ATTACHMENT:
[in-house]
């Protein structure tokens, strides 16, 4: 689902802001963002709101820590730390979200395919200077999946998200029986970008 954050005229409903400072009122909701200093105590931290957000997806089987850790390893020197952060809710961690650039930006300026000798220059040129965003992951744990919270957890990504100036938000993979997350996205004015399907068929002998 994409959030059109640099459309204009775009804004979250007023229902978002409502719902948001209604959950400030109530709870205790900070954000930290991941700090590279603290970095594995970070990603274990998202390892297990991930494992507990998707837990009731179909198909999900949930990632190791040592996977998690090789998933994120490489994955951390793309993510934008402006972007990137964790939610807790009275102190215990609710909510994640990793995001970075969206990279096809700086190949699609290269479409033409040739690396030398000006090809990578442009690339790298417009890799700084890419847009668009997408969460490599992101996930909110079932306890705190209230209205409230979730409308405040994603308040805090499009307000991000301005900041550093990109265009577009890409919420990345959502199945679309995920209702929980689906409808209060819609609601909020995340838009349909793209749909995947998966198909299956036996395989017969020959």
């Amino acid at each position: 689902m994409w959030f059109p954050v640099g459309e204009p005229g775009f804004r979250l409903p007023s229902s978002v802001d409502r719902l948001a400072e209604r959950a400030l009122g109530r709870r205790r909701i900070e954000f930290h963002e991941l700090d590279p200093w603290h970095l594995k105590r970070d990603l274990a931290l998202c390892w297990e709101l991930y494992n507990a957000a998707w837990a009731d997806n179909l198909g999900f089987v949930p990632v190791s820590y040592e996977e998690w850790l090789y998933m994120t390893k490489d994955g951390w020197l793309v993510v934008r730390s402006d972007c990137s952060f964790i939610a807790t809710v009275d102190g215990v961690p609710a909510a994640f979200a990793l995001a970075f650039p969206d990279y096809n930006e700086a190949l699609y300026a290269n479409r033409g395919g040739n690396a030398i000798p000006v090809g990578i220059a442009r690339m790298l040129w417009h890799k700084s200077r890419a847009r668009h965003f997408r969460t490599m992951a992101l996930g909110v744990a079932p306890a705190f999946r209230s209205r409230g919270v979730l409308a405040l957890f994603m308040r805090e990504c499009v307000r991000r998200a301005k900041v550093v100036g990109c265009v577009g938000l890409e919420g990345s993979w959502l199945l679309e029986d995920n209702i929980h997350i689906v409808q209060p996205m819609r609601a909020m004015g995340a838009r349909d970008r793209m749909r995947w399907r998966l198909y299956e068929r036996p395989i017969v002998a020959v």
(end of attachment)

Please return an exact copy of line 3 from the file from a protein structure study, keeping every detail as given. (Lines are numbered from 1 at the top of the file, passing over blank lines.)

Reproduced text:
């Amino acid at each position: 689902m994409w959030f059109p954050v640099g459309e204009p005229g775009f804004r979250l409903p007023s229902s978002v802001d409502r719902l948001a400072e209604r959950a400030l009122g109530r709870r205790r909701i900070e954000f930290h963002e991941l700090d590279p200093w603290h970095l594995k105590r970070d990603l274990a931290l998202c390892w297990e709101l991930y494992n507990a957000a998707w837990a009731d997806n179909l198909g999900f089987v949930p990632v190791s820590y040592e996977e998690w850790l090789y998933m994120t390893k490489d994955g951390w020197l793309v993510v934008r730390s402006d972007c990137s952060f964790i939610a807790t809710v009275d102190g215990v961690p609710a909510a994640f979200a990793l995001a970075f650039p969206d990279y096809n930006e700086a190949l699609y300026a290269n479409r033409g395919g040739n690396a030398i000798p000006v090809g990578i220059a442009r690339m790298l040129w417009h890799k700084s200077r890419a847009r668009h965003f997408r969460t490599m992951a992101l996930g909110v744990a079932p306890a705190f999946r209230s209205r409230g919270v979730l409308a405040l957890f994603m308040r805090e990504c499009v307000r991000r998200a301005k900041v550093v100036g990109c265009v577009g938000l890409e919420g990345s993979w959502l199945l679309e029986d995920n209702i929980h997350i689906v409808q209060p996205m819609r609601a909020m004015g995340a838009r349909d970008r793209m749909r995947w399907r998966l198909y299956e068929r036996p395989i017969v002998a020959v």